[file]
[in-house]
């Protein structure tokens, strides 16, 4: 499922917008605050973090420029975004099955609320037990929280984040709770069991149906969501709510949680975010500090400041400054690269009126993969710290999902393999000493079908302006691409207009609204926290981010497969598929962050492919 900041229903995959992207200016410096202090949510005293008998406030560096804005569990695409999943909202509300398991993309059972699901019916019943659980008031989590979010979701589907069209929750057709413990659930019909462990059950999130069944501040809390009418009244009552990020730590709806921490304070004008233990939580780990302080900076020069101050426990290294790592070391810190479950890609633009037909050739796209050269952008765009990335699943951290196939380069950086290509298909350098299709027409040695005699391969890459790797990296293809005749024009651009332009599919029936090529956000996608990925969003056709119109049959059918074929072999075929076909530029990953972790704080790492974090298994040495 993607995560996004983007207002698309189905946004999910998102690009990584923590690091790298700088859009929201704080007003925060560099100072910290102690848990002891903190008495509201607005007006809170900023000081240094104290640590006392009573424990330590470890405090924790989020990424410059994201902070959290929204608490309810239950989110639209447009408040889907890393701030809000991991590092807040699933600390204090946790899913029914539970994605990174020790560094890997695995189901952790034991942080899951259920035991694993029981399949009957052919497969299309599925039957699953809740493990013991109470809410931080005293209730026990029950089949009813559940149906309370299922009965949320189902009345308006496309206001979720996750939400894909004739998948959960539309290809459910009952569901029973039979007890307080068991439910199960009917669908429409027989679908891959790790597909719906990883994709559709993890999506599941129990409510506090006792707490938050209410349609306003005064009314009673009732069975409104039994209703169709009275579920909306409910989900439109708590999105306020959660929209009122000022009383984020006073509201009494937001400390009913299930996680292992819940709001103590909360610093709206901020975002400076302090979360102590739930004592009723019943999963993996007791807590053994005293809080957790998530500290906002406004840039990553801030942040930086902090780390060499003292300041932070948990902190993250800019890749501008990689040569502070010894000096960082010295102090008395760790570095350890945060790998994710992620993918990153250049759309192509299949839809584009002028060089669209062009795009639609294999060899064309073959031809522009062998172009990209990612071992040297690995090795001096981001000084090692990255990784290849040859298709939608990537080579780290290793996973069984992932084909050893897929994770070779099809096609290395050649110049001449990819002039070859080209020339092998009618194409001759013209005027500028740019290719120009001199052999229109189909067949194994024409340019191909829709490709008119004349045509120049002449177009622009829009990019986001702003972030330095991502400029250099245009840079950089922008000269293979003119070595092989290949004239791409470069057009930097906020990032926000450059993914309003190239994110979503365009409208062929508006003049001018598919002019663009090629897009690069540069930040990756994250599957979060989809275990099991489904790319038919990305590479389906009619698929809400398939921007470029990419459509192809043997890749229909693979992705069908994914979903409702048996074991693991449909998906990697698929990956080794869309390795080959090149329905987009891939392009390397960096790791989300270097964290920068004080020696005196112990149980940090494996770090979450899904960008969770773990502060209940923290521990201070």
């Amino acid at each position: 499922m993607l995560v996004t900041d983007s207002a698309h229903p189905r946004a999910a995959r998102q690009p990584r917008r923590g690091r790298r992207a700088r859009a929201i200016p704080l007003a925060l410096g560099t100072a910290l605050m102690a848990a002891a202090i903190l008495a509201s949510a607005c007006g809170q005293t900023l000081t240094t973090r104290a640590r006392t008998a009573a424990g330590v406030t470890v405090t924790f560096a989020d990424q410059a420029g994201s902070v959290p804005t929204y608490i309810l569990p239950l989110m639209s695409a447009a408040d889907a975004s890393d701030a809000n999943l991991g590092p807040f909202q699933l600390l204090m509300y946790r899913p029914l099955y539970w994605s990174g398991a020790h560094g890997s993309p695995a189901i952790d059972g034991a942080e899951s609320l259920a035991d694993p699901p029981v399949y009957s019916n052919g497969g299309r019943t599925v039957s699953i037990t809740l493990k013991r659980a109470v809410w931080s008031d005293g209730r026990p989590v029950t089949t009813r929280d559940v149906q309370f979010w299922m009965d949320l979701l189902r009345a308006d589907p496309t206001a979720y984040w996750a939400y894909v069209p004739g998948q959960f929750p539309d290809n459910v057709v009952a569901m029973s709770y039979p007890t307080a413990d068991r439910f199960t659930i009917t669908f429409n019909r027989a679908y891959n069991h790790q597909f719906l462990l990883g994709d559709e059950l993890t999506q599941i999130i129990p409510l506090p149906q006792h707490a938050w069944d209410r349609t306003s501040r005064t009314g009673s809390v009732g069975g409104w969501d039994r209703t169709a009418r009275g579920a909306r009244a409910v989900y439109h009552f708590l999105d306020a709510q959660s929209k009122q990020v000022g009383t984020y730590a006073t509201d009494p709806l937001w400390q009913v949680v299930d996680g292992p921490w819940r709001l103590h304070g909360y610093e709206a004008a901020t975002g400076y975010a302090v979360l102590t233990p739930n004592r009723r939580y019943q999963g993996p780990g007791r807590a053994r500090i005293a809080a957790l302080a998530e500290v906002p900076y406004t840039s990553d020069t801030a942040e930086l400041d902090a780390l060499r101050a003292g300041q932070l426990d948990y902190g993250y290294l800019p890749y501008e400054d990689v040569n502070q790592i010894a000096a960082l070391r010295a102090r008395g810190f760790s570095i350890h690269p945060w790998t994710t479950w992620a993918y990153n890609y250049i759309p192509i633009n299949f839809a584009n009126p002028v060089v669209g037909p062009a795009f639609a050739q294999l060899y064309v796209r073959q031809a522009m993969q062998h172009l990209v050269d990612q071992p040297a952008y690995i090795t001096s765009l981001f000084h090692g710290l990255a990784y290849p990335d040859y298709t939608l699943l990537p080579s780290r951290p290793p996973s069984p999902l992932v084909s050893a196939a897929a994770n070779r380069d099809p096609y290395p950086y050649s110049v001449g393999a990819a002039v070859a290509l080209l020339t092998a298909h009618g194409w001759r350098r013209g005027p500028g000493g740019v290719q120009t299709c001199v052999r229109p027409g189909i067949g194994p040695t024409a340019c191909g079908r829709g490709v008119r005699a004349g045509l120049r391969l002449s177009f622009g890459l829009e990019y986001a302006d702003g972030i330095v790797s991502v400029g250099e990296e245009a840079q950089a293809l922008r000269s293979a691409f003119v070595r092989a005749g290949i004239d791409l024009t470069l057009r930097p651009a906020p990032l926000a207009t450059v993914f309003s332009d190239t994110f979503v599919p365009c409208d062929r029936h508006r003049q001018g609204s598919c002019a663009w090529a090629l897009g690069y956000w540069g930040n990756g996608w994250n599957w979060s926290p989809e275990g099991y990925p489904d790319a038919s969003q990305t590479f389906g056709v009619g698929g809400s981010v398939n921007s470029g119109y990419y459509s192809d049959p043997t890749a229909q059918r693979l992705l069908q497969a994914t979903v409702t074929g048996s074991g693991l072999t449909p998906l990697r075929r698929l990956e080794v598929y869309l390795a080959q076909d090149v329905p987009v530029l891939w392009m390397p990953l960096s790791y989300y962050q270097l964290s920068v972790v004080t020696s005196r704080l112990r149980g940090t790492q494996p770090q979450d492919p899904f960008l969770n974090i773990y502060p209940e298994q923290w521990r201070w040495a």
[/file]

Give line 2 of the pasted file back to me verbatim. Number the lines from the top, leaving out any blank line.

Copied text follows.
């Protein structure tokens, strides 16, 4: 499922917008605050973090420029975004099955609320037990929280984040709770069991149906969501709510949680975010500090400041400054690269009126993969710290999902393999000493079908302006691409207009609204926290981010497969598929962050492919 900041229903995959992207200016410096202090949510005293008998406030560096804005569990695409999943909202509300398991993309059972699901019916019943659980008031989590979010979701589907069209929750057709413990659930019909462990059950999130069944501040809390009418009244009552990020730590709806921490304070004008233990939580780990302080900076020069101050426990290294790592070391810190479950890609633009037909050739796209050269952008765009990335699943951290196939380069950086290509298909350098299709027409040695005699391969890459790797990296293809005749024009651009332009599919029936090529956000996608990925969003056709119109049959059918074929072999075929076909530029990953972790704080790492974090298994040495 993607995560996004983007207002698309189905946004999910998102690009990584923590690091790298700088859009929201704080007003925060560099100072910290102690848990002891903190008495509201607005007006809170900023000081240094104290640590006392009573424990330590470890405090924790989020990424410059994201902070959290929204608490309810239950989110639209447009408040889907890393701030809000991991590092807040699933600390204090946790899913029914539970994605990174020790560094890997695995189901952790034991942080899951259920035991694993029981399949009957052919497969299309599925039957699953809740493990013991109470809410931080005293209730026990029950089949009813559940149906309370299922009965949320189902009345308006496309206001979720996750939400894909004739998948959960539309290809459910009952569901029973039979007890307080068991439910199960009917669908429409027989679908891959790790597909719906990883994709559709993890999506599941129990409510506090006792707490938050209410349609306003005064009314009673009732069975409104039994209703169709009275579920909306409910989900439109708590999105306020959660929209009122000022009383984020006073509201009494937001400390009913299930996680292992819940709001103590909360610093709206901020975002400076302090979360102590739930004592009723019943999963993996007791807590053994005293809080957790998530500290906002406004840039990553801030942040930086902090780390060499003292300041932070948990902190993250800019890749501008990689040569502070010894000096960082010295102090008395760790570095350890945060790998994710992620993918990153250049759309192509299949839809584009002028060089669209062009795009639609294999060899064309073959031809522009062998172009990209990612071992040297690995090795001096981001000084090692990255990784290849040859298709939608990537080579780290290793996973069984992932084909050893897929994770070779099809096609290395050649110049001449990819002039070859080209020339092998009618194409001759013209005027500028740019290719120009001199052999229109189909067949194994024409340019191909829709490709008119004349045509120049002449177009622009829009990019986001702003972030330095991502400029250099245009840079950089922008000269293979003119070595092989290949004239791409470069057009930097906020990032926000450059993914309003190239994110979503365009409208062929508006003049001018598919002019663009090629897009690069540069930040990756994250599957979060989809275990099991489904790319038919990305590479389906009619698929809400398939921007470029990419459509192809043997890749229909693979992705069908994914979903409702048996074991693991449909998906990697698929990956080794869309390795080959090149329905987009891939392009390397960096790791989300270097964290920068004080020696005196112990149980940090494996770090979450899904960008969770773990502060209940923290521990201070």